The McShane's Burger ($12) is another good bet. The sizable patty is topped with Applewood bacon, sweet onion confit and stilton cheese (an English blue). I ordered my burger medium and it was on the rarer side but still delicious served on a soft roll. The burger, too, was presented on a thin cutting board with fries.

Other things of note on the dinner menu are the spiced lamb sliders ($12), make your own flat bread pizza starting at $10 and adding $1 for each topping, lobster salad ($15), Corned Beef Reuben Sandwich ($11) and Lobster Mac 'n' Cheese ($18).

With the new menus coming out this week, the Short Rib Grilled Cheese ($12), which was on the brunch menu, is being added to the dinner menu. Made with braised short rib combined with gruyere and mozzarella cheeses, it is Vincent's grandma's recipe, and I'm told this sandwich is to die for.

Another comfort food, Bangers and Mash (mashed potatoes and pork sausages), a traditional British Isles dish, is also being added. On the same theme, meatloaf will be offered as a special.

Currently there are lunch specials like salads and wraps every day from 12 noon to 3 p. m. which are scrawled on an easel placed on the sidewalk. Dinner specials will be coming up.

Brunch and late night

On Saturdays and Sundays from 12-4 p. m. brunch is served. The menu features a traditional Irish breakfast of two eggs, sausages and rashers (lean Irish bacon), black and white pudding and roasted tomato for $13.

Brunch includes a complimentary Mimosa, McShane's Bloody Mary or red sangria.

Eggs Benedict ($12), Mc-Shane's French Toast with candied walnuts, strawberries, bananas and syrup ($11), fig pancakes ($11), a bacon omelet ($11) as well as sandwiches, burgers and salads are on the brunch menu. And of course you can just get bacon and eggs if you like.

The kitchen is open daily from noon to 3 a. m. After 11 p. m. the bar menu, which includes appetizers like Irish nachos (topped with cheddar, bacon, scallions and sour cream at $9), chicken fingers ($8) and chicken wings with gorgonzola sauce ($9), plus burgers ($10+) and flat bread pizza, kicks in.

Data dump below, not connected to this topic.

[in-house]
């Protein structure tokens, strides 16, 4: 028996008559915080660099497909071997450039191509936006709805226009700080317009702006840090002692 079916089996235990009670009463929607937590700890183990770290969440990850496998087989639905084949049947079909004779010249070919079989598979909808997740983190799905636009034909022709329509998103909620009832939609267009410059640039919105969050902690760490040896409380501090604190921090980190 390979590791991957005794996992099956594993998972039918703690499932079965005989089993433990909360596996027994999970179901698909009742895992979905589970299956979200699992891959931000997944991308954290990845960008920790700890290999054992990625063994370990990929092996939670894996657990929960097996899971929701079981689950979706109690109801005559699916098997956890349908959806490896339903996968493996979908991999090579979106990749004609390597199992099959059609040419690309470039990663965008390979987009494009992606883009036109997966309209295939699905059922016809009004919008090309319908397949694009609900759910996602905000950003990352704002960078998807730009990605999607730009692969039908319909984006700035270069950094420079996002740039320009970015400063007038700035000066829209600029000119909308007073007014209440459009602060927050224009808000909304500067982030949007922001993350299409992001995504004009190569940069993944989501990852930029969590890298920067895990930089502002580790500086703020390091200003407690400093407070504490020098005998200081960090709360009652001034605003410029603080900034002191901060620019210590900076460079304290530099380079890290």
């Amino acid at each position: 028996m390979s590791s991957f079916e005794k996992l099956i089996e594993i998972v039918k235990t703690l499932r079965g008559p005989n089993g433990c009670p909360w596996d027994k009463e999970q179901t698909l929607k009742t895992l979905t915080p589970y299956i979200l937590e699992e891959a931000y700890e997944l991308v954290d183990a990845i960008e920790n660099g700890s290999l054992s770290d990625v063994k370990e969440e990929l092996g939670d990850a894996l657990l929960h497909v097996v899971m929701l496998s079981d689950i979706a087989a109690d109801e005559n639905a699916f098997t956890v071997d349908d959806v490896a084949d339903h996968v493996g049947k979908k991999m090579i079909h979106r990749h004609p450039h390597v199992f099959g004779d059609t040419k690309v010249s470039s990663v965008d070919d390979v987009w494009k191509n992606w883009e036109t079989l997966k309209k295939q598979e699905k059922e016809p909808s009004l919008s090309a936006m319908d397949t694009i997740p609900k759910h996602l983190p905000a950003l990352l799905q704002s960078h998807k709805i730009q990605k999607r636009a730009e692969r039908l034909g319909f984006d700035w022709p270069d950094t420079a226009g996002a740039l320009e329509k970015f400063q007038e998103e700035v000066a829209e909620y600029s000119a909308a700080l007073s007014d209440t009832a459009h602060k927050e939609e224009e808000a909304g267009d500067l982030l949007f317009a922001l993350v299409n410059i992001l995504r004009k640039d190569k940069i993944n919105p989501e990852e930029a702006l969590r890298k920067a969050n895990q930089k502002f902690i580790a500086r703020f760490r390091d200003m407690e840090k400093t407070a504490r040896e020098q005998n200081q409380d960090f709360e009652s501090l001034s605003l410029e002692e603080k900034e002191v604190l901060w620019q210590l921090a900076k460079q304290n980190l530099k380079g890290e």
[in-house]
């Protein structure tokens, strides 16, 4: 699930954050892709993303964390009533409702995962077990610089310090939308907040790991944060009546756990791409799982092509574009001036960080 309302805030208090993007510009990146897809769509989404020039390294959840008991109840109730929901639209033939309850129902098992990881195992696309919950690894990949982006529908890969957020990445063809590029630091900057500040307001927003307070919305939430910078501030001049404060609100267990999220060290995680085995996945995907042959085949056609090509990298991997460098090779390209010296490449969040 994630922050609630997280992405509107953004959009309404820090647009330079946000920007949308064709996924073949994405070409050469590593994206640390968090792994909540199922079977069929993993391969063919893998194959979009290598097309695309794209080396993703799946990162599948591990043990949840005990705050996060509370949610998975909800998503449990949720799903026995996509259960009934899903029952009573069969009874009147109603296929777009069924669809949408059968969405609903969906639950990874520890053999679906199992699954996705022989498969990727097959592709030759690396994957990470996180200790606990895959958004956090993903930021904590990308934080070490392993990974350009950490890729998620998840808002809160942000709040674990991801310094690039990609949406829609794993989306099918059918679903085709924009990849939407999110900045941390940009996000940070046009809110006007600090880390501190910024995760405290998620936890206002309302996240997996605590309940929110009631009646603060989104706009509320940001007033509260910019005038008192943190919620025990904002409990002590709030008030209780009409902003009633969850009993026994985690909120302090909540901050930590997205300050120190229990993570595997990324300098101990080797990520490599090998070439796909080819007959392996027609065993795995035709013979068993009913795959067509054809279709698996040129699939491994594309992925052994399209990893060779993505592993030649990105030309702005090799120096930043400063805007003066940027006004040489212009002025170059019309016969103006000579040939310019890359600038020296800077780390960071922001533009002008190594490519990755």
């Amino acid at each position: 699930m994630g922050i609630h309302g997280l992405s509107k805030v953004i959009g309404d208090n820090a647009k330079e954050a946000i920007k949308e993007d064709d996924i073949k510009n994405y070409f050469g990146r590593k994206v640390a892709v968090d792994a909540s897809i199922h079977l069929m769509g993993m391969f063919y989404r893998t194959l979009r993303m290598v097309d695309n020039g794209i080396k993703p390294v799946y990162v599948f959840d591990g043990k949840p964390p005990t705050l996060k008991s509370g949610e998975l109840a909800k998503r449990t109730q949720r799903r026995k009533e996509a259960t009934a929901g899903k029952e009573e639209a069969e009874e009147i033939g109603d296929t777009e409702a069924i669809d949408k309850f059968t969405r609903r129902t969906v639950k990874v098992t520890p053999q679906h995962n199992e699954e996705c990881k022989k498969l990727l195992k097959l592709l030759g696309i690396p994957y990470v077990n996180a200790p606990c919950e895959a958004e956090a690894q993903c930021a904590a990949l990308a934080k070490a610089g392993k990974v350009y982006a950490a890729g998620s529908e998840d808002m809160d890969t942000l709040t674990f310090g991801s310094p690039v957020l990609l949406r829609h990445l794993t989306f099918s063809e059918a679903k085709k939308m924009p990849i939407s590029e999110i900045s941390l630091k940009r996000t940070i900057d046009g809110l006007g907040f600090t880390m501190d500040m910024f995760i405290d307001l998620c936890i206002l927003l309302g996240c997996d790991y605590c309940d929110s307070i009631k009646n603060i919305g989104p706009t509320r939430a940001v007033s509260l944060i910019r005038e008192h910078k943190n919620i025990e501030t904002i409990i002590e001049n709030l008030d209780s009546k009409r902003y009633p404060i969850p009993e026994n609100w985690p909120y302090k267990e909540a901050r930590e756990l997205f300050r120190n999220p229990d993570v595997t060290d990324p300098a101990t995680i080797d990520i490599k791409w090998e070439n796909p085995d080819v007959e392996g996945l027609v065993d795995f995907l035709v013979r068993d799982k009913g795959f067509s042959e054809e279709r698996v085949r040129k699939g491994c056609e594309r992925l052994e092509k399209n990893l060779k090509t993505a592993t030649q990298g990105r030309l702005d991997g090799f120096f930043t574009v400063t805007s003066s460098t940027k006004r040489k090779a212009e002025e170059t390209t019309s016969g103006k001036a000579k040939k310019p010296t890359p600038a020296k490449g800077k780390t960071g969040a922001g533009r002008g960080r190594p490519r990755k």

Old-world decor

McShane's, which is entered through a cool-looking vestibule with two large windows allowing you to peer inside, seats 93. Besides the striking wooden bar with its heavy stools and padded seats, you can't miss the square pattern of the original tin ceiling, which covers a good portion of the restaurant. It was glazed with dark brown to accent the initial off-white and cover any imperfections.

The idea of the décor is to look old while actually being brand new. Walls are covered with heavy paneling or wallpaper with a faded blue old-fashioned print and hung with black and white photos, many of people dressed in clothing from another era, in antique frames.

Tables are made of heavy wood, booths of off-white wainscoting rubbed with brown and fitted with beige seats, and there are light fixtures with lampshades above each. Wood planks cover the floor. Lights also hang from the ceiling, some with metal shades.

You can reserve the back room, which seats about 30 at three booths, two private tables and one long communal table with barstools, for parties. This area continues the old-world theme with its heavy ceiling beams, faded wallpaper, and worn-looking mirrors.

To take advantage of the Irish bar's 11 TVs, which seem almost out of place juxtaposed with the rest of the décor, the owners are going to be showing every NFL game starting in September accompanied by food and drink specials. Games take place Thursday nights, Sundays, Sunday nights and Monday nights.


Parking for McShane's is on the street, where payment is enforced until 9 p. m. Another consideration: there is no parking allowed on North Main Street after 1 a. m. Since McShane's is at the intersection of North Main and Willett Avenue, I've taken to parking on Willett whenever there's a spot available.